Cyber: The New CAT
Superstorm Sandy. The Joplin tornado. The Japanese earthquake and tsunami. California wildfires. 9/11. Catastrophes come in many forms. It is universally understood that despite our best efforts, disaster can strike due to forces beyond our control. Cyber threats are equally dangerous and diverse — and just as unstoppable.
Yet even as catastrophe risk management matures and scores of executives join the catastrophe conversation, the dragon known as cyber risk still sits in the middle of the board room, quietly smoldering.
In every industry and at every company size, cyber risk is a foundation-level exposure that every business must confront — one that must be viewed with the same gravity as a company’s property, liability or workers’ comp risks.
As recent as a decade ago, that might have been an overstatement. But not now. Technology and business are fundamentally linked. Computers and the Internet are the primary platform for communicating with customers and vendors, managing profits and expenses, paying employees, operating the machines that produce goods and provide services, and making sure that the end product gets into customers’ hands on schedule. Mobile technology and the Internet of Things are opening new channels, making technology a physical extension of ourselves, both personally and commercially.
“The entire economy is so reliant, in ways that we don’t even see, on technology and the storage, transmission and usage of data, both personal and for analytical purposes, that it’s fundamental to almost every sector,” said Oliver Brew, vice president for professional, privacy, and technology liability at LIU Liberty International Underwriters, the specialty line division of Liberty Mutual in New York.
Video: Computer security expert Mikko Hyppönen explains how he tracked down the creators of the first PC virus, which hit the net 25 years ago, and how to stop the new viruses of today.
That reliance is only going to grow. A January report by Forrester Research described software assets as more critical to business success than financial assets over the next 20 years.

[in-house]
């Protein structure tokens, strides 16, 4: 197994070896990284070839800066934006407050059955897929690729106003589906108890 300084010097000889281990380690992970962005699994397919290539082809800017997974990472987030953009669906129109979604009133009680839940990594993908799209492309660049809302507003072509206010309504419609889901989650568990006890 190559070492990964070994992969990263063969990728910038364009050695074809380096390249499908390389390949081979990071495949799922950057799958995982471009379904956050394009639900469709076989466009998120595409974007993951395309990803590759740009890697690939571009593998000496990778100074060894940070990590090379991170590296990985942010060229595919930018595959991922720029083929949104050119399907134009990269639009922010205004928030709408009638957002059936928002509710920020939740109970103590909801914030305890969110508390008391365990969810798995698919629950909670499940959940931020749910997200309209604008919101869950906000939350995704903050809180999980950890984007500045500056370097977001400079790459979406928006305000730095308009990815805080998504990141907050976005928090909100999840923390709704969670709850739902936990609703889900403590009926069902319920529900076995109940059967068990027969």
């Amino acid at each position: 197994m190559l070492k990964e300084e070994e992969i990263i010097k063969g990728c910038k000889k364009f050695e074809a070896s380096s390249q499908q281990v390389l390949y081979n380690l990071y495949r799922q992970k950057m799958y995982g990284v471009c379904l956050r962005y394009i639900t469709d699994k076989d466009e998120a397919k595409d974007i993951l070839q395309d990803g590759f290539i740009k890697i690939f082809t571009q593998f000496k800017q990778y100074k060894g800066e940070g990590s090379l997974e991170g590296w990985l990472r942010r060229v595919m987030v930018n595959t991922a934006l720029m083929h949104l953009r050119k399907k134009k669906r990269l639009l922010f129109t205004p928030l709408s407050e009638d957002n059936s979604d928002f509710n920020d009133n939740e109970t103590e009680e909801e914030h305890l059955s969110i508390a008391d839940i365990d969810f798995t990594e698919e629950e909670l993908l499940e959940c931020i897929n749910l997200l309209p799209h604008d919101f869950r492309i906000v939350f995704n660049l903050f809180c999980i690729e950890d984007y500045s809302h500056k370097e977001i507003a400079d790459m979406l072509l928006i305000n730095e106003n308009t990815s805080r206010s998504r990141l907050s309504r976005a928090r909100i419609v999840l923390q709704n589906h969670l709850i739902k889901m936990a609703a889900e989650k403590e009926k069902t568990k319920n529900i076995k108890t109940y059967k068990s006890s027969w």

“If you take a look at the public companies’ 10-Ks and publicly disclosed statements, what are they emphasizing that’s going to differentiate them from their competitors, increase sales, decrease costs and maximize efficiency? They focus on the use of technology and the use of information assets,” said Kevin Kalinich, global practice leader for cyber and network risk at Aon Risk Solutions.
With increased technology comes increased opportunity for attack. However, that reality didn’t get a lot of traction in the C-suite until the recent Target breach splashed it across world headlines. Even now, there are still some resting easy, confident that their IT teams have everything under control. Others assume cyber attacks are a threat largely confined to industries such as retail, health care and financial services — sectors with the most data to lose.
Small businesses, in particular, downplay the risk, said Jesse Bessler, an account executive at Lacher & Associates, of Souderton, Pa. “I think it’s that they just don’t understand the risk, and they think that [a cyber policy] is an add-on item they don’t need.”
Security experts, however, are trying to break through the wall of denial. Cyber attacks, they argue, are akin to massive storms or similar to the focused destruction of a tornado — something you can prepare for, but not something you can prevent. Despite firewalls and antivirus programs, experts say, cyber punches will eventually land inside every company.
To grasp the magnitude of the threat, it’s important to recognize that the driving forces behind cyber crime are vast, varied and as uncontrollable as any atmospheric or geologic force. The threat is now ubiquitous, and experts agree that while making an effort to reduce the risk of a breach is important, it is no longer possible to completely prevent cyber attacks.
“It’s like two identical cars in a mall parking lot,” explained Kurtis Suhs, vice president and national technology and privacy product manager for Ironshore. “If one’s locked and one’s unlocked, the bad guy’s going to go to the unlocked car. But if the bad guy really wants to get into the locked car, he will — it’ll just take longer.”
And yet, organizations keep brushing off the threat. That may be because “cyber risk” has become synonymous with data theft. If an entity does not have a significant aggregation of customer financial data, executives assume they won’t be targeted. The reality is that the true exposure is no longer just about credit card or Social Security data. Hackers have expanded their target list, adopted a more patient approach and found deep-pocketed sponsors, whether private-sector or state-sponsored, security experts said.
Sophisticated hackers are conducting long-term surveillance and probing for weaknesses they can exploit for financial gain, said David Remnitz, global and Americas leader of Ernst & Young’s forensic technology and discovery services business. “The end result here is the theft of highly valuable, internal information for significant financial gain,” he said.